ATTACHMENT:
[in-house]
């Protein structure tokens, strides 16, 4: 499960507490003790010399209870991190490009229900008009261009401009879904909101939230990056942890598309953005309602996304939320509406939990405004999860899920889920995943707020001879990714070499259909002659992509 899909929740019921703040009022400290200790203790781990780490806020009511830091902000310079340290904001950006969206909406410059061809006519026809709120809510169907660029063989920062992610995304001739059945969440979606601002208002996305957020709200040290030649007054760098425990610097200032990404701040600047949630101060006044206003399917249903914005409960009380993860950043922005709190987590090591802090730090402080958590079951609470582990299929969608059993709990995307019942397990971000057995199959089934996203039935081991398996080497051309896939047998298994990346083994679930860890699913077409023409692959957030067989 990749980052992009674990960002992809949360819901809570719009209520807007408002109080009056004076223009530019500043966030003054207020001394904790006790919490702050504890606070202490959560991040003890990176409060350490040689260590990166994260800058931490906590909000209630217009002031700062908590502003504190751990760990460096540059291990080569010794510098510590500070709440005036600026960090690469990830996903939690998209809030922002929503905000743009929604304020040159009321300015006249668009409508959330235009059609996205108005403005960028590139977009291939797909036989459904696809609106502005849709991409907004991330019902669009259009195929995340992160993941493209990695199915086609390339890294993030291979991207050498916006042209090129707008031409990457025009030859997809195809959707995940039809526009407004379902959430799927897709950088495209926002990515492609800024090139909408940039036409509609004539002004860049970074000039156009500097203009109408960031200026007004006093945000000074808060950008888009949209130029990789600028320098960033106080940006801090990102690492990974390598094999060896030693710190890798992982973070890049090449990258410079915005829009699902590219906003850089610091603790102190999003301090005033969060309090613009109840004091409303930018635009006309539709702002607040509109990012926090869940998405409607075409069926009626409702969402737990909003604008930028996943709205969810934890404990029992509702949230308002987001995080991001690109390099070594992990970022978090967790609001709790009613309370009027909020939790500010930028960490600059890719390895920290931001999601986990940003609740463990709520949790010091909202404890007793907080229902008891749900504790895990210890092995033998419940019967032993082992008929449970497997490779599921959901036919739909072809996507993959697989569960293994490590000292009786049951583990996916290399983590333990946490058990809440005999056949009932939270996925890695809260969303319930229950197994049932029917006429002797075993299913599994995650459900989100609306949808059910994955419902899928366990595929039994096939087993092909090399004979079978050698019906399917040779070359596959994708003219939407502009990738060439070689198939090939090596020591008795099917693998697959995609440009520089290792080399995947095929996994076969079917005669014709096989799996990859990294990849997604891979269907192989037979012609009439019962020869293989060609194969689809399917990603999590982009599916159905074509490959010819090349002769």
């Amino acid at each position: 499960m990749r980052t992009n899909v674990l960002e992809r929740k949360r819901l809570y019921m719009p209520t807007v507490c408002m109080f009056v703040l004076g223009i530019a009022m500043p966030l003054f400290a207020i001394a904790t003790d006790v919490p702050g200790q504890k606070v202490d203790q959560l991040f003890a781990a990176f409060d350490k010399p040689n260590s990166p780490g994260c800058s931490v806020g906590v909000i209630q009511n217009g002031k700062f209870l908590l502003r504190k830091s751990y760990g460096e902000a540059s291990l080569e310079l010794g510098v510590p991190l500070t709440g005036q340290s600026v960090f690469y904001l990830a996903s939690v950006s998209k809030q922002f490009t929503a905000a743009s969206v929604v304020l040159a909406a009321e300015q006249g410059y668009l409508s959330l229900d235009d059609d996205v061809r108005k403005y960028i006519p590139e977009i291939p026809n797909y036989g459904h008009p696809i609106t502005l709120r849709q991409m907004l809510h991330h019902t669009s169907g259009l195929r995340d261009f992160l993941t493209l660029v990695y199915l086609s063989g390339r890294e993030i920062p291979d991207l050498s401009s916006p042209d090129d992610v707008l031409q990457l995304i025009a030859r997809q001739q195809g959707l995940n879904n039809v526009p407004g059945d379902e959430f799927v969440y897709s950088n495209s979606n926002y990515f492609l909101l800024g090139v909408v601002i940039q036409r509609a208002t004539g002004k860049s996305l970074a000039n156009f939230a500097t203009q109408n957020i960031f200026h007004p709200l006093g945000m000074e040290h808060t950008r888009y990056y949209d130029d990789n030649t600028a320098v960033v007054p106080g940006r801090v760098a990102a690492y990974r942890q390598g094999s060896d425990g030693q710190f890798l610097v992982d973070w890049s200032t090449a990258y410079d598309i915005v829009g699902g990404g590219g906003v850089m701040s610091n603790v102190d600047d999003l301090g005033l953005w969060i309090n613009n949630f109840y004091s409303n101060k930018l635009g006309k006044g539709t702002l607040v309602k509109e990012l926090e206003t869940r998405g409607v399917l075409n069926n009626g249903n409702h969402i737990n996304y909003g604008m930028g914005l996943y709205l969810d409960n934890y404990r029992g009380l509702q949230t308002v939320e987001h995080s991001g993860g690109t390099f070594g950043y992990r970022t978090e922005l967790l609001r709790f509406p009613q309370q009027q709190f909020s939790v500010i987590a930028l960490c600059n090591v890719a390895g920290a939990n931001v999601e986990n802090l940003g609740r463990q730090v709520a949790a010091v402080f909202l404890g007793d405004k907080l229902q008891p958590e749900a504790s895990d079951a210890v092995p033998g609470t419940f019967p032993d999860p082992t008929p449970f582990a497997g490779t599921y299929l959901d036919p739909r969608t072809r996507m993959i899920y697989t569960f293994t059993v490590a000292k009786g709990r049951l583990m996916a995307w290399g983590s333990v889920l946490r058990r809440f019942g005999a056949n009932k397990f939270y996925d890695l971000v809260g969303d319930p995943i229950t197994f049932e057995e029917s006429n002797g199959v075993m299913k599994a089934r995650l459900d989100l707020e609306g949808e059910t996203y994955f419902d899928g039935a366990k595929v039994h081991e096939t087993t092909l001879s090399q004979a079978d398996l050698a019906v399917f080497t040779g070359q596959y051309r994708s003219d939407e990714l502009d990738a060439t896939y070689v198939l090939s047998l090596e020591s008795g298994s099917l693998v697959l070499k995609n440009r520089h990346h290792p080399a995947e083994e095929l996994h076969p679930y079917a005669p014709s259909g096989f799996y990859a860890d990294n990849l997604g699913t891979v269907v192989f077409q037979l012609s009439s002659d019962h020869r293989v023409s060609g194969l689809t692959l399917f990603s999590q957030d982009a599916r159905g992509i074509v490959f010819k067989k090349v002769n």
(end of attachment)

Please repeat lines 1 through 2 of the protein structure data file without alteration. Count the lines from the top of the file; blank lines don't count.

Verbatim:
[in-house]
């Protein structure tokens, strides 16, 4: 499960507490003790010399209870991190490009229900008009261009401009879904909101939230990056942890598309953005309602996304939320509406939990405004999860899920889920995943707020001879990714070499259909002659992509 899909929740019921703040009022400290200790203790781990780490806020009511830091902000310079340290904001950006969206909406410059061809006519026809709120809510169907660029063989920062992610995304001739059945969440979606601002208002996305957020709200040290030649007054760098425990610097200032990404701040600047949630101060006044206003399917249903914005409960009380993860950043922005709190987590090591802090730090402080958590079951609470582990299929969608059993709990995307019942397990971000057995199959089934996203039935081991398996080497051309896939047998298994990346083994679930860890699913077409023409692959957030067989 990749980052992009674990960002992809949360819901809570719009209520807007408002109080009056004076223009530019500043966030003054207020001394904790006790919490702050504890606070202490959560991040003890990176409060350490040689260590990166994260800058931490906590909000209630217009002031700062908590502003504190751990760990460096540059291990080569010794510098510590500070709440005036600026960090690469990830996903939690998209809030922002929503905000743009929604304020040159009321300015006249668009409508959330235009059609996205108005403005960028590139977009291939797909036989459904696809609106502005849709991409907004991330019902669009259009195929995340992160993941493209990695199915086609390339890294993030291979991207050498916006042209090129707008031409990457025009030859997809195809959707995940039809526009407004379902959430799927897709950088495209926002990515492609800024090139909408940039036409509609004539002004860049970074000039156009500097203009109408960031200026007004006093945000000074808060950008888009949209130029990789600028320098960033106080940006801090990102690492990974390598094999060896030693710190890798992982973070890049090449990258410079915005829009699902590219906003850089610091603790102190999003301090005033969060309090613009109840004091409303930018635009006309539709702002607040509109990012926090869940998405409607075409069926009626409702969402737990909003604008930028996943709205969810934890404990029992509702949230308002987001995080991001690109390099070594992990970022978090967790609001709790009613309370009027909020939790500010930028960490600059890719390895920290931001999601986990940003609740463990709520949790010091909202404890007793907080229902008891749900504790895990210890092995033998419940019967032993082992008929449970497997490779599921959901036919739909072809996507993959697989569960293994490590000292009786049951583990996916290399983590333990946490058990809440005999056949009932939270996925890695809260969303319930229950197994049932029917006429002797075993299913599994995650459900989100609306949808059910994955419902899928366990595929039994096939087993092909090399004979079978050698019906399917040779070359596959994708003219939407502009990738060439070689198939090939090596020591008795099917693998697959995609440009520089290792080399995947095929996994076969079917005669014709096989799996990859990294990849997604891979269907192989037979012609009439019962020869293989060609194969689809399917990603999590982009599916159905074509490959010819090349002769």